Content Marketing: Cash Cow or Magic Beans?

[November 29, 2011] 

One of the ongoing hot topics in digital space is “Content Marketing,” a discipline that’s been around long enough to have an institute, and everything. The promise of the premise is that brands can establish themselves as thought leaders on a topic of immediate relevance to their product, service or image. In light of that, it might be better to think of this category as “Thought Leader Marketing.” After all, there’s no direct relationship between the amount of content you generate and the likelihood you’ll achieve rockstar-guru status.

Nor is it enough to crank out reprints of the obvious. For example, while the overall strategy adopted by American Express in its Open Forum is sound, an article providing generic tips for small business owners does little to enhance the company’s image. We expect more from this venerable brand than a glib once-over about market segmentation. Worse, the example the author uses, PepsiCo, hardly provides a model for a Cincinnati locksmith or a Tallahassee remodeling company.

As fluff, the article fails to deliver value, relying on namedropping (Pepsi) and marketing jargon (segmentation) to stand in for substance. It’s not, of course, that the advice isn’t sound. But we expect American Express to tell us something about the topic we don’t already know—not suggestions a business owner could get from the local Chamber of Commerce or About.com—let alone a community college business school degree program.

Take a position—preferably not lying down.
Like a vast percentage of what passes for advice in digital space, articles like this are less about thought leadership, or even content, than about space filling. And nowhere is “Abhor a Vacuum” Marketing more prevalent than when the topic is nutrition. The empty calories that fill out a recent article from Campbell’s Web site is one of hundreds of examples. “Eat smaller portions,” such articles say, and “keep a food diary.” With cogent, actionable advice like that, it’s a wonder more Americans aren’t thin as a rail and fit as a fiddle.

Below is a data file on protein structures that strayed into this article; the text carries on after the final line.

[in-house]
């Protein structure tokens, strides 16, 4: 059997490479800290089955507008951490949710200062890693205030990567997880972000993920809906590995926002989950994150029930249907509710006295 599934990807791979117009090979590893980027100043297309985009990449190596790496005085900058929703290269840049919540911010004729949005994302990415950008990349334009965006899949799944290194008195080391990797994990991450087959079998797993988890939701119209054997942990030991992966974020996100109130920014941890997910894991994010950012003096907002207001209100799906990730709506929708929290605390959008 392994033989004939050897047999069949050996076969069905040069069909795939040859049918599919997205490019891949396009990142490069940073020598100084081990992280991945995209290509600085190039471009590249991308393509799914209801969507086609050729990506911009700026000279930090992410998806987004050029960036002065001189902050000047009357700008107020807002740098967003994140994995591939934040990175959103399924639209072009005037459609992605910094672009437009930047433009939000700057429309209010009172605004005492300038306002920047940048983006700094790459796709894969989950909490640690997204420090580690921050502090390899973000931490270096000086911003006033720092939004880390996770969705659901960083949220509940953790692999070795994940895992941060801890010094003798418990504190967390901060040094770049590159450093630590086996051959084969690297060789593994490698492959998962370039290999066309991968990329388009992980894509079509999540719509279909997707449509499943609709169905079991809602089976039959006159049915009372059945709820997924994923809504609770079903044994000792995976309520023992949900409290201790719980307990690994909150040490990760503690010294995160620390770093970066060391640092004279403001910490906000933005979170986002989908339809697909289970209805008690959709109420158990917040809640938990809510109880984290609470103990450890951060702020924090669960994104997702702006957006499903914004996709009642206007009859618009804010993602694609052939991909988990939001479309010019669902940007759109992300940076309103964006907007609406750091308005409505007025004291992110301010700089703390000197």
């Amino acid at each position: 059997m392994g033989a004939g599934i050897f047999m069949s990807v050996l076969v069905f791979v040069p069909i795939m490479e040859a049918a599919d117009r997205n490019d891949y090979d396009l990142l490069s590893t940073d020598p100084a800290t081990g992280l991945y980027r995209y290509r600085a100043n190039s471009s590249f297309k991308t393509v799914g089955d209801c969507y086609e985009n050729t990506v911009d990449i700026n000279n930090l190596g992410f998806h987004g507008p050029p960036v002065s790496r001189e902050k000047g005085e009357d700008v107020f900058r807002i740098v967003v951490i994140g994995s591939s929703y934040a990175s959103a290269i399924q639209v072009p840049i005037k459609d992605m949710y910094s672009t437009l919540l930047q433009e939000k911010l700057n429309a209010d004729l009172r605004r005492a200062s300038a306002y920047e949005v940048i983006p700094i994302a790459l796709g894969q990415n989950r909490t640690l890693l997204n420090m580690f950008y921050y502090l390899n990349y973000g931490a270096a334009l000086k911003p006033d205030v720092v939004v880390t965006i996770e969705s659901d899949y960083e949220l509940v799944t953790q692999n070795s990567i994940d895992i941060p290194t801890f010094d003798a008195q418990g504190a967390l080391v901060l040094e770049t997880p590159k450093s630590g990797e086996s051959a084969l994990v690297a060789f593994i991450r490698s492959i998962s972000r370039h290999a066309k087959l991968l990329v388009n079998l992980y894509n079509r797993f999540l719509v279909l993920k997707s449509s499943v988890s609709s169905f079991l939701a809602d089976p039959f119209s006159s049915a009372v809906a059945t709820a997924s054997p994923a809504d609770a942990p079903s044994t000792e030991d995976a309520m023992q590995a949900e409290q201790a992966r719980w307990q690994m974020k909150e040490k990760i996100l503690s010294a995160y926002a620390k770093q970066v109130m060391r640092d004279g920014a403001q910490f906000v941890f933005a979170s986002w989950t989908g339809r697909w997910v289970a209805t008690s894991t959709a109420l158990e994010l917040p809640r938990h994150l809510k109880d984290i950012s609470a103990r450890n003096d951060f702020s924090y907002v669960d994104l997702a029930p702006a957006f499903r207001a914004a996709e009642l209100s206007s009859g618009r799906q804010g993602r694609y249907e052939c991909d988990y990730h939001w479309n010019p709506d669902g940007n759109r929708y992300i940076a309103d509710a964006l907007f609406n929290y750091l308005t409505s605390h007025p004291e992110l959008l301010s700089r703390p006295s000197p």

And, of course, the last thing we can expect from Campbell’s is a thought provoking essay about the fat, salt and sugar at the heart of the food addiction debate—a topic that crops up in any discussion of the American obesity epidemic. Does Campbell’s think the phrase “food addiction” is overblown? A thought leader would make its position clear, and not only when called to task by the NIH.

Gimmicks of the Golden Age.
Given the damage to a brand’s image caused by such contentless content, I’m afraid this situation confirms my worst fears, borne out by years of experience. While brands love to talk about the importance of content, they either can’t recognize it when they see it, or are terrified of actually saying anything definitive.

Added to that is the widespread belief that, despite the popularity of the Kindle, we are well into an age of voluntary Fahrenheit 451ism—even if what we experience now is more like book-ignoring than book-burning. Yet even if it could be proved that nobody reads, shouldn’t we reasonably expect the “infographics” or video that replace traditional essays to contain more than recycled summaries of last year’s sound bites?

Otherwise, “Content Marketing” is simply another gimmicky holdover from the glory days of direct mail—when thecoup de grace of empty value gestures was sending customers a pencil monogrammed with their names. Like the magic beans of European folklore, mechanical marketing ploys based on the spewing out of empty words are a sham—whose only purpose is to justify a consultant’s paycheck or an institute’s membership fees.


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Mark Laporta

Writer, Creative Consultant
New York, NY




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